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The End Game: What’s Really Going on With Kashmir
Pakistan announced plans on Wednesday to punish India for unilaterally wiping out the autonomy of Kashmir by ending bilateral trade, downgrading diplomatic ties and expelling India’s high commissioner to the country.  Is the world looking at a new confrontation between the two most powerful adversaries of the subcontinent?
Despite all the fiery rhetoric emanating from Islamabad, one cannot help but notice that may be Pakistan and India are finally working together to resolve the Kashmir issue. Here is why.
Only last month Trump, standing alongside Prime Minister Khan, admitted that Modi had asked him to mediate in the Kashmir dispute. The admission came after Khan had asked Trump to lend his support to mediation efforts. Additionally, media reports have confirmed that Indian officials notified America of their intention to annex Kashmir shortly after the Pulwama attack, and kept Washington abreast of legislative developments to repeal Article 370 that bestows Jammu and Kashmir special status.
Let us not forget that Pakistan’s sudden capitulation in handing over the Indian pilot for no visible gains whatsoever provided much needed momentum for Modi’s floundering election campaign. In fact, it can be argued that Pakistani support was crucial to Modi’s landslide victory. Modi went on to use his newfound majority to repeal Article 370. Nevertheless, why would India, Pakistan and the US collaborate with each other in such a manner and why now?
Oddly enough, the answer may lie in what the Chinese Foreign Ministry had to say, “The recent unilateral revision of domestic laws by the Indian side continues to undermine China's territorial sovereignty, which is unacceptable.”  The terse diplomatic language suggests that China fears that should the situation calm down in Kashmir the 500,000 plus Indian troops together with American soldiers could be used against it.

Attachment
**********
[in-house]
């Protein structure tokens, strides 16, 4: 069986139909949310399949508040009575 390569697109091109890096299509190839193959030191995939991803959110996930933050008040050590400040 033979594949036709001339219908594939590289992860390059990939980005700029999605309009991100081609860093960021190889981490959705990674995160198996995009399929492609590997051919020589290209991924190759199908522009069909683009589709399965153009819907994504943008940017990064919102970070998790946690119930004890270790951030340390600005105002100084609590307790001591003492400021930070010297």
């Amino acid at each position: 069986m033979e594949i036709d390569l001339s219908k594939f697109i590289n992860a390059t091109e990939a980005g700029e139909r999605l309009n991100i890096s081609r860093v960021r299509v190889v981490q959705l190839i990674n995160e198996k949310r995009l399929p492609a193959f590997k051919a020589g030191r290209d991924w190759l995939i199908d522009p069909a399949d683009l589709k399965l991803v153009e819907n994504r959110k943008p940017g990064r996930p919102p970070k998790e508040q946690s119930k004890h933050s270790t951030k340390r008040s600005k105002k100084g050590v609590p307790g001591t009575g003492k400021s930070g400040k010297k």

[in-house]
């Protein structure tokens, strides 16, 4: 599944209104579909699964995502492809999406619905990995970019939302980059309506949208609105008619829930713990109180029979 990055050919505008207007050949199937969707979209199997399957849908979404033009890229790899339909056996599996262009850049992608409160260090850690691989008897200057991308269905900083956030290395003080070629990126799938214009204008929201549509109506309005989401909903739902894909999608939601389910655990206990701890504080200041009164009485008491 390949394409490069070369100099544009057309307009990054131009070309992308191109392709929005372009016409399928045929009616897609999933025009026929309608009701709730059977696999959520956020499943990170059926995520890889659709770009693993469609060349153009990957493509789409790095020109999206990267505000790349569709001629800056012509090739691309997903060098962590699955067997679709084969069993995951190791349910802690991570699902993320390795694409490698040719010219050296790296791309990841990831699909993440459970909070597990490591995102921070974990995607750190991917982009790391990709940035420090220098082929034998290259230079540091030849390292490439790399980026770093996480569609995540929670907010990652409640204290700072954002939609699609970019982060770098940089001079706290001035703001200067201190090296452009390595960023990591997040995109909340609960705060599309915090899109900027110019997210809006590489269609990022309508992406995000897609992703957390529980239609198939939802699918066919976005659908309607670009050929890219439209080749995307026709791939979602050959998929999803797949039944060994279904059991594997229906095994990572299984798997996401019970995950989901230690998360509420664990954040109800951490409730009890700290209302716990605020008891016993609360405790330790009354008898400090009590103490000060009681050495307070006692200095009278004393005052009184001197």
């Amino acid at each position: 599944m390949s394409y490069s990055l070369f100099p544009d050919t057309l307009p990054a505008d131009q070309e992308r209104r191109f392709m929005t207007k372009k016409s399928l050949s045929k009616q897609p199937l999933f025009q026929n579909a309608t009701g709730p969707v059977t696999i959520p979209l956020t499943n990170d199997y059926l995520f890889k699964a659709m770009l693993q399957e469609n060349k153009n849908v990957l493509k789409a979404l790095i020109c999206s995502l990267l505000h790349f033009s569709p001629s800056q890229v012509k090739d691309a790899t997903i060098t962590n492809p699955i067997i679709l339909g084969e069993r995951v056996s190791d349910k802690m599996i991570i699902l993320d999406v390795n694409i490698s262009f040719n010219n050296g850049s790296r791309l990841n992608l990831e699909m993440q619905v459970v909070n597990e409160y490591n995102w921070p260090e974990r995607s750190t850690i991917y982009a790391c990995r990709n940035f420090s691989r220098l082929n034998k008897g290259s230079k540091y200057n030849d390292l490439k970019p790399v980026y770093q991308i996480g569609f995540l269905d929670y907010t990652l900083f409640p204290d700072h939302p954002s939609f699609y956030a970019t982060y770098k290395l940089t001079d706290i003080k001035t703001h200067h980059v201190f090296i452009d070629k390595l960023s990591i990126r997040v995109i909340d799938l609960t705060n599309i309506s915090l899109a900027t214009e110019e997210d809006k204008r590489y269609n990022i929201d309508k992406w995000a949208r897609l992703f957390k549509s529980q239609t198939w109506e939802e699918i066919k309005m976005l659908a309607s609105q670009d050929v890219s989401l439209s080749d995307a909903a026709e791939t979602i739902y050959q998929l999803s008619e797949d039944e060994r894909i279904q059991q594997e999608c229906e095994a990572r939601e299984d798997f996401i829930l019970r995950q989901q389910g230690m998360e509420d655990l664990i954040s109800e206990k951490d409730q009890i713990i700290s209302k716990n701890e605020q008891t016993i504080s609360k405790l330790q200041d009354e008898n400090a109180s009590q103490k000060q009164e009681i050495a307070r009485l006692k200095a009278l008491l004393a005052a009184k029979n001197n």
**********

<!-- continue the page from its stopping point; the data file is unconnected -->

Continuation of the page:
Hence, the normalization process frozen for fifteen years seems to have taken on a new geopolitical significance and that means countering China. For the past 6 years, both New Delhi and Washington have watched in anguish as China flexed its muscles on sea and overland in Eurasia. It is the latter, however, that threatens India’s security as well as America’s grand plan to counter China.
The spectacular progress China has made on its One Belt One Road initiative has rattled Modi and Trump. Both fear that China will gain unfair advantage over their respective zones of influence if not stopped. Stationing troops in Ladakh at the doorstep of China appears to be a pivotal piece on America’s grand containment canvas that stretches from Afghanistan to the Asian Pacific region.
To pull this off Modi and Trump need Khan’s unstinting support. IMF’s loan to Pakistan followed by Khan’s warm reception at the Whitehouse surprised many observers and suggests that Khan is fully onboard to sacrifice Pakistan’s strategic assets and convert the status quo in Kashmir into a final political settlement. After securing Khan’s commitment, Trump publicly demanded an invitation to visit Pakistan.
Despite Khan’s public rhetoric against the US, he finds himself once again working to fulfill American foreign policy objectives. Earlier, Khan agreed to the humiliating conditions of the IMF bailout package imposed by the US. Then Khan set the stage for the withdrawal of American troops from Afghanistan, so that Trump could win the 2020 election. Now America wants Khan to betray the Kashmiri people, make the LoC permanent and restore normal ties with India in all aspects of life. It is expected that Khan under America’s tutelage will also withdraw support to China when Beijing needs it most.
All of the above demonstrates Pakistan’s immense strength, which India and America are exploiting to secure their interests and bolster their advantage over China and Pakistan. But in Khan’s eye Pakistan’s strengths are for sale, and if he is not stopped soon, Khan will weaken and dismember Pakistan.
Written for the Central Media Office of Hizb ut Tahrir by
Abdul Majeed Bhatti